The 300th Anniversary of Joachim Gerstenbüttel’s Death

Thursday, April 8, 2021

Gerstenbüttel is a locality in the district of Gifhorn (Lower Saxony, Germany) - but not only. The name Gerstenbüttel also stands for the composer and cantor Joachim Gerstenbüttel, who died on April 10, 1721 in Hamburg. Born in Wismar in 1647, he first studied theology in Rostock and Wittenberg, to eventually settle in Hamburg as music teacher and home tutor for keyboard instruments and the violin in 1672. Three years later he became cantor at the Johanneum and Director musices of the city’s main churches. Gerstenbüttel saw it as his prime duty to reorganize church music, and consistently objected to performances of the opera company active in Hamburg since 1678. The emergence of concert performances he also viewed as a threat.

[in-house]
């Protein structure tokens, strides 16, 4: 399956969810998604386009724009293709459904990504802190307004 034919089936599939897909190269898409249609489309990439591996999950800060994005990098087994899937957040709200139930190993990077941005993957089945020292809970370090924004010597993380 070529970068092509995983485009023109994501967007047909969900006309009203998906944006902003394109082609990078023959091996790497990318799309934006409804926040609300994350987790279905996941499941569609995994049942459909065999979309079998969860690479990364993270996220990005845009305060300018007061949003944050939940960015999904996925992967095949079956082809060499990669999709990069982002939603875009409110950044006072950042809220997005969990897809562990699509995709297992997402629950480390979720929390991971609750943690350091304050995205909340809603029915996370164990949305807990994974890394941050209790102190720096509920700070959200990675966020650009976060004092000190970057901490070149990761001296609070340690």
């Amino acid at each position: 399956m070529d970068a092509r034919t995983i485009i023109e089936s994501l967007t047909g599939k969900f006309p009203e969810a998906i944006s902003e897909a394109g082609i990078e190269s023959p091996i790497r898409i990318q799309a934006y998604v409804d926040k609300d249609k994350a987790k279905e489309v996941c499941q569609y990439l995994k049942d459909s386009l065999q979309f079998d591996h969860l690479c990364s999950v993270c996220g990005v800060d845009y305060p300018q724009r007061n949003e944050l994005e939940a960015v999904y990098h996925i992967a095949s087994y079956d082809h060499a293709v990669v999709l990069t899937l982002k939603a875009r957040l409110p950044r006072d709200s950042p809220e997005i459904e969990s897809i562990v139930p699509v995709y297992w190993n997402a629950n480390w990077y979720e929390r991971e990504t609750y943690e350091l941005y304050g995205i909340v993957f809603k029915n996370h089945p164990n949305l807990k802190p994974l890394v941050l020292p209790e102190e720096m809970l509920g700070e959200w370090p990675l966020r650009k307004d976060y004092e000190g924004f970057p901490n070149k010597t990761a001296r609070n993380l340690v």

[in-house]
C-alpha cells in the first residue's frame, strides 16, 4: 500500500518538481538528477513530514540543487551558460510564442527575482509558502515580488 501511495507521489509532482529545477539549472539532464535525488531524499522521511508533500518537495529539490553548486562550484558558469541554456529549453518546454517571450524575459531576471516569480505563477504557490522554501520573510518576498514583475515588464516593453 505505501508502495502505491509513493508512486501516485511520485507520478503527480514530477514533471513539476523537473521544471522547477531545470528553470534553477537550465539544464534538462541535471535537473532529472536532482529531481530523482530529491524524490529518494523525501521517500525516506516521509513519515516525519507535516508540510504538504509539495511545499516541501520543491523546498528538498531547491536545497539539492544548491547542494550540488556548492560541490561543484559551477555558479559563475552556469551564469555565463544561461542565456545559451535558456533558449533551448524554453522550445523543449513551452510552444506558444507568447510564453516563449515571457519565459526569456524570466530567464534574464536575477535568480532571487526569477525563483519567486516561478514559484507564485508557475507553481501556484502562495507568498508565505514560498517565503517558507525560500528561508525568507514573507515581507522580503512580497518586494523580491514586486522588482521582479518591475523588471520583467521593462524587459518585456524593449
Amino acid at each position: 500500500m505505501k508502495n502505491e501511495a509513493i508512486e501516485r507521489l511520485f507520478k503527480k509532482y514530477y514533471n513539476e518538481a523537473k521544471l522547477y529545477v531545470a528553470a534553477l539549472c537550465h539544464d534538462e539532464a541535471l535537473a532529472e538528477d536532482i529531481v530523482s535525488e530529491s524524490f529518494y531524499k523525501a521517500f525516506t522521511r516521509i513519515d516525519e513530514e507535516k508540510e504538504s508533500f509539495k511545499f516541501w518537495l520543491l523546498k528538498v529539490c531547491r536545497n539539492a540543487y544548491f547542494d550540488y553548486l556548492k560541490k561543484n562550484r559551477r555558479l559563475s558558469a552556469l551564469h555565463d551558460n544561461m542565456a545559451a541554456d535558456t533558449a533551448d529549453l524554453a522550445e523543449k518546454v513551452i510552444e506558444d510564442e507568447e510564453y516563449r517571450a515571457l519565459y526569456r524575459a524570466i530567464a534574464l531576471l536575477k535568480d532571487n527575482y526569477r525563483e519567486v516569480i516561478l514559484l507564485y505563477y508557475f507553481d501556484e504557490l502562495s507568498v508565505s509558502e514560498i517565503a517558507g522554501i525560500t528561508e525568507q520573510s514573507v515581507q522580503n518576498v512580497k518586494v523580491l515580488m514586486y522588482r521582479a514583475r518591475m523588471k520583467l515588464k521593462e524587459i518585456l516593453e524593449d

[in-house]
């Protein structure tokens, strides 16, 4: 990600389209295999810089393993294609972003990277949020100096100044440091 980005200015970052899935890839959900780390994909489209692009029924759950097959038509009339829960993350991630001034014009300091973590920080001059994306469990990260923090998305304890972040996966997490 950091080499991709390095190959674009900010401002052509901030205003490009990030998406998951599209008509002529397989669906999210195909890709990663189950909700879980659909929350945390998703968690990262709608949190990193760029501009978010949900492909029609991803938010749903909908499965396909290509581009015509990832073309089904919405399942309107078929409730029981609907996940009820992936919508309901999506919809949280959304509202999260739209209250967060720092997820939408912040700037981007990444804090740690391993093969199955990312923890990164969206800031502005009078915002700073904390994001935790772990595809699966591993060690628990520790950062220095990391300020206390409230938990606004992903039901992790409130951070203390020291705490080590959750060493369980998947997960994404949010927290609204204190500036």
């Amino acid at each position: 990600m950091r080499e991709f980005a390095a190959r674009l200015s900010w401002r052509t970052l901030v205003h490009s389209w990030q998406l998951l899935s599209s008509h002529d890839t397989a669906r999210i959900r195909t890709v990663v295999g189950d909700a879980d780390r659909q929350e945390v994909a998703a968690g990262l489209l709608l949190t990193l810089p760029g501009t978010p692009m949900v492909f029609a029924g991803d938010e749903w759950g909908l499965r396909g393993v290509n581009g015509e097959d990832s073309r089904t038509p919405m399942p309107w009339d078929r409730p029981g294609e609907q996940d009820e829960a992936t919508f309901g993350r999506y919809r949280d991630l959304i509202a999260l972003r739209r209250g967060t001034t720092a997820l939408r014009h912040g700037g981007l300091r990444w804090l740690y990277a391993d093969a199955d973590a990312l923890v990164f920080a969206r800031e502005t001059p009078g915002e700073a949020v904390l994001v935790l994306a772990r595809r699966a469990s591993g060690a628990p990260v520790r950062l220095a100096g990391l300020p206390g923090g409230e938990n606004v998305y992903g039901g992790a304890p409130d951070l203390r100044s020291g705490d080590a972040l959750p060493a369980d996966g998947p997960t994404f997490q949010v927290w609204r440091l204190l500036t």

Unsurprisingly, no instrumental or theatrical music by Gerstenbüttel can be traced. Many of his vocal works appear to be lost. Thirty-two cantatas have been preserved in the Staatsbibliothek zu Berlin - Preußischer Kulturbesitz, which originally belonged to the collection of Heinrich Bokemeyer (1679-1751). The compositions are closely connected to their liturgical function and context, exhibiting little expressivity or artful design. This approach of Gerstenbüttel contrasts sharply with that of several contemporaries, most notably his successor in office Georg Philipp Telemann.

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